1. Involuntary manslaughter? I’d say negligent homicide. Manipulating the flashlight doesn’t make the gun fire. He clearly had his finger on the trigger – since that’s what DOES make the gun fire. Maybe he was stupid enough to put the pressure switch on the trigger? Who knows. But the fact is, he has to have pulled the trigger. Period.

  2. If the NRA wanted to put out a useful marketing campaign, they could start with dispelling this “guns just go off” meme.

  3. Pointing the weapon in a safe direction defeats the purpose of a weapon mounted light since it’s intended to provide target identification and location, it must there for be shined on someone before it’s decided if they are a threat. This isn’t inherently unsafe and it’s rather safer than the alternatives (no light shoot every silhouette or not shooting a potential threat). The problem here is just pure stupidity, finger on the trigger, loaded gun while trying out a new accessory, no muzzle control etc. This is just what happens with stupid people, they do stupid things and it’s often tragic or at least inconvenient for everyone else.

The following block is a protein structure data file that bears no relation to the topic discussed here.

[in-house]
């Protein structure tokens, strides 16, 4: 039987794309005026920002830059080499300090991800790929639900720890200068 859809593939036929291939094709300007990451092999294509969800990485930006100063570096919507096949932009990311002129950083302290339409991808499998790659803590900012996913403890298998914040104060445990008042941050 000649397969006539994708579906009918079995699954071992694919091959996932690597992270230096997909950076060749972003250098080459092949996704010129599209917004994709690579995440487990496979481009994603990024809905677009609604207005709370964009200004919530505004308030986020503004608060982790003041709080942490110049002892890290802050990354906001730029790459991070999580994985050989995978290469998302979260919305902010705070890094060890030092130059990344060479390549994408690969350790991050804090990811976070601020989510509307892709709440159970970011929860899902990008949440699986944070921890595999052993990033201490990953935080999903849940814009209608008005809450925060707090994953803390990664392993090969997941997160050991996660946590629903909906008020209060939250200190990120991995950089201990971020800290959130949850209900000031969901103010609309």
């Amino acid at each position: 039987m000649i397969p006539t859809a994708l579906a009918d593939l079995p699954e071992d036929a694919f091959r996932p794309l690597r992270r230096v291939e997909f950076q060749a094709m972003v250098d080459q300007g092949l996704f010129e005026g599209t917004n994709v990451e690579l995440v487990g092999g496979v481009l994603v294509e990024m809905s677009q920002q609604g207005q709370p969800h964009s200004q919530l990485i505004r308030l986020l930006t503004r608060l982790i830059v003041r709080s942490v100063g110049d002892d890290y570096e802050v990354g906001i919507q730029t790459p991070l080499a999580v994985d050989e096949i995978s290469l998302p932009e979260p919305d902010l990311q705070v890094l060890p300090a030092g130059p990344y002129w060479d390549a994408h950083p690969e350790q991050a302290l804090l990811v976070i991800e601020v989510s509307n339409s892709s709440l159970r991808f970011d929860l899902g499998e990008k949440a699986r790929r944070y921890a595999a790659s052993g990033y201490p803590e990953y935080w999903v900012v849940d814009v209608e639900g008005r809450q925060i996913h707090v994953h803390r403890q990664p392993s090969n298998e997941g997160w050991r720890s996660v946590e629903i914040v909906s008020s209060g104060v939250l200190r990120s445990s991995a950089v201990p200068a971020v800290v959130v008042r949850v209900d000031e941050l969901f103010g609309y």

That said, stupid ought to hurt, and this moron ought to be charged. I hope he loses enough in the civil suit that he can’t buy more arms or accessories. This sort of irresponsibility deserves a social ostrification if any ever did.

    • I personally believe a weapon mounted light to be secondary by it’s very nature. You should have a handheld light first.

      However a commenter pointed out the other day that in a darkened room pointing a gun light at the floor is enough to light up an entire room enough to see a target.